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Run, run, run, dead.

I assume you have some kind of automated monitoring system that watches over your servers, networks and services. Service monitoring is important to a functioning system. It isn't a service if it isn't monitored. If there is no monitoring then you're just running software.

Monitoring "is it down?" is reactionary. It is better than no monitoring at all, but all it tells you is that there is already a problem. Monitoring is better when it predicts the future and prevents problems.

An analog radio (one with an old-fashion vacuum tube) sounds great at first, but you hear more static when the tube starts to wear out. Then the tube dies and you hear nothing. If you change the tube when it starts to degrade, you'll never have a dead radio. (Assume, of course, you change the tube when your favorite radio show isn't on.)

A transistor radio, on the other hand, is digital. It plays and plays and plays and then stops. Now, during your favorite song, you have to repair it.

At Bell Labs someone called this the "run run run dead" syndrome of digital electronics.

How can we monitor computers and networks in a way that makes it more like analog electronics? There are some simple tricks we can use when monitoring to be "more like analog."

One trick is to stop monitoring "is it up?" and monitor "how fast is it?" instead. Don't measure "can I ping the server", measure "ping response time" and alert if the replies are very slow (where "no reply" is veeeerrrry slow). Better yet, don't measure ping, measure the service's performance directly: measure web-site latency, measure time-to-first-byte-received, send a test email to a relay and measure how long it takes to come back.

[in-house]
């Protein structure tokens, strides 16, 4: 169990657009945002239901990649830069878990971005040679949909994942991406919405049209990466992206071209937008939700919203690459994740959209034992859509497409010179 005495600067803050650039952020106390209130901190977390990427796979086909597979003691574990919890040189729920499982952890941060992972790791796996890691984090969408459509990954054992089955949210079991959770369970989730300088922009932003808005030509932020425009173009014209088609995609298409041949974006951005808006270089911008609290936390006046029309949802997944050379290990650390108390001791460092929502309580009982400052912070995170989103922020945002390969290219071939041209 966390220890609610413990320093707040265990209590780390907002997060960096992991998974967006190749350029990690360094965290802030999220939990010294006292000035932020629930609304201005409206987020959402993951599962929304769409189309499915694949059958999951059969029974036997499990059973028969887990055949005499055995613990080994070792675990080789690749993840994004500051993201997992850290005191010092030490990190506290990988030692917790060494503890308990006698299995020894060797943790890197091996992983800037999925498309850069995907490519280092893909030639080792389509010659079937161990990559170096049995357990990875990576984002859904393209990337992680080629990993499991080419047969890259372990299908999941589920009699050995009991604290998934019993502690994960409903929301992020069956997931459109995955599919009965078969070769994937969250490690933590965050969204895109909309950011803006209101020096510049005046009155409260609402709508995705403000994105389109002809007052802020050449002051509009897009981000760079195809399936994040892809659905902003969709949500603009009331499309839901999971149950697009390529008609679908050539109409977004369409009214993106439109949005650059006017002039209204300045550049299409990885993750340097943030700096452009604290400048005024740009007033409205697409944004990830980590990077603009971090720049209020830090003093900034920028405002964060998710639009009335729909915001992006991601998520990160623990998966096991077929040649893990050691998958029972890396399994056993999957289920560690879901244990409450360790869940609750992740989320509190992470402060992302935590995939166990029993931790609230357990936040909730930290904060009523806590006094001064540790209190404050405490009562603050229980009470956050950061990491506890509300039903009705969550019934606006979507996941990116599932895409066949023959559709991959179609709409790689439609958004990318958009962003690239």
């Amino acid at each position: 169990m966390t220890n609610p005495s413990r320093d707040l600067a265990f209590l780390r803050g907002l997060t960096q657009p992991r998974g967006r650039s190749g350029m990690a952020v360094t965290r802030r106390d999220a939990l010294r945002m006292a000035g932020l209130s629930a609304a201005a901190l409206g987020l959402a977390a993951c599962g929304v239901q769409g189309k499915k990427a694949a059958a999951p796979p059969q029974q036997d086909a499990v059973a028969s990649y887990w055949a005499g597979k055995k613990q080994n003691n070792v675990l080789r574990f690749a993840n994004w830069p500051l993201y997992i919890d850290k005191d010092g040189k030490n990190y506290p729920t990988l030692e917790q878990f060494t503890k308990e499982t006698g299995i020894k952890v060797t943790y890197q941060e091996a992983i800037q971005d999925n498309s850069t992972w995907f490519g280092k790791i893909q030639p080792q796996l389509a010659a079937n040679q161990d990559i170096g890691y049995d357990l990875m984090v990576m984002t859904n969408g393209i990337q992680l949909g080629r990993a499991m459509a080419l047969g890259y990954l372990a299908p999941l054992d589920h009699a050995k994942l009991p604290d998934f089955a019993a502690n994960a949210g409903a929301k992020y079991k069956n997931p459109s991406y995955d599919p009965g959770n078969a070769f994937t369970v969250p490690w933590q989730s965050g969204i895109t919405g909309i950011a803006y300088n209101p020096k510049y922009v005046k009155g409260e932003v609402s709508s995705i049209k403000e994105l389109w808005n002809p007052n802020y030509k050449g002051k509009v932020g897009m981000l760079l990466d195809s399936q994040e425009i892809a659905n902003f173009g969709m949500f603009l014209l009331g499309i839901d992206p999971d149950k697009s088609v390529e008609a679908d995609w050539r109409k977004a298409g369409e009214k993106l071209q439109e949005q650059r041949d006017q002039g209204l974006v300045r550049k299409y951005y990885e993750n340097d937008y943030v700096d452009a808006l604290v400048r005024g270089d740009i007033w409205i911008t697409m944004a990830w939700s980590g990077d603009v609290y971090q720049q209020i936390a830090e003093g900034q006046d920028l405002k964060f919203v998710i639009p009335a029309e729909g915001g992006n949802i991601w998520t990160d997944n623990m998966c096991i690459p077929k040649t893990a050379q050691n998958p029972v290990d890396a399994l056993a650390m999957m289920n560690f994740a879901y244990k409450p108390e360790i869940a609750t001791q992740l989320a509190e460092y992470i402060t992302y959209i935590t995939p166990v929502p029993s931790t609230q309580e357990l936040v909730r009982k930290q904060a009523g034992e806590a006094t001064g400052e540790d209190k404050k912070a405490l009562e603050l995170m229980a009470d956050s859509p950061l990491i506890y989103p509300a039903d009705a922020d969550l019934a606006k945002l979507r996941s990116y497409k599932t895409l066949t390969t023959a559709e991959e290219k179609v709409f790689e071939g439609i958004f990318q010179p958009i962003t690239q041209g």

We can also monitor things that portend (predict) future failures. For example, measure QPS (Queries Per Second) our website is receiving. If there is a sharp increase, that's an indication that we might have problems if it increases much further. How many monitoring packages can do that kind of calculus?

We can monitor our Internet connection and keep historical data. Draw a graph that shows usage over the last year and notice the trajectory as the line goes up and up. Anyone can eyeball the graph and predict that in 3 months we'll be out of capacity. Luckily it takes 2 months to get more capacity approved, paid for, ordered, and deployed. We have predicted the future. Without good monitoring, we find ourselves with an overloaded connection; and the only thing we can predict is 2 months of unhappy users complaining and complaining.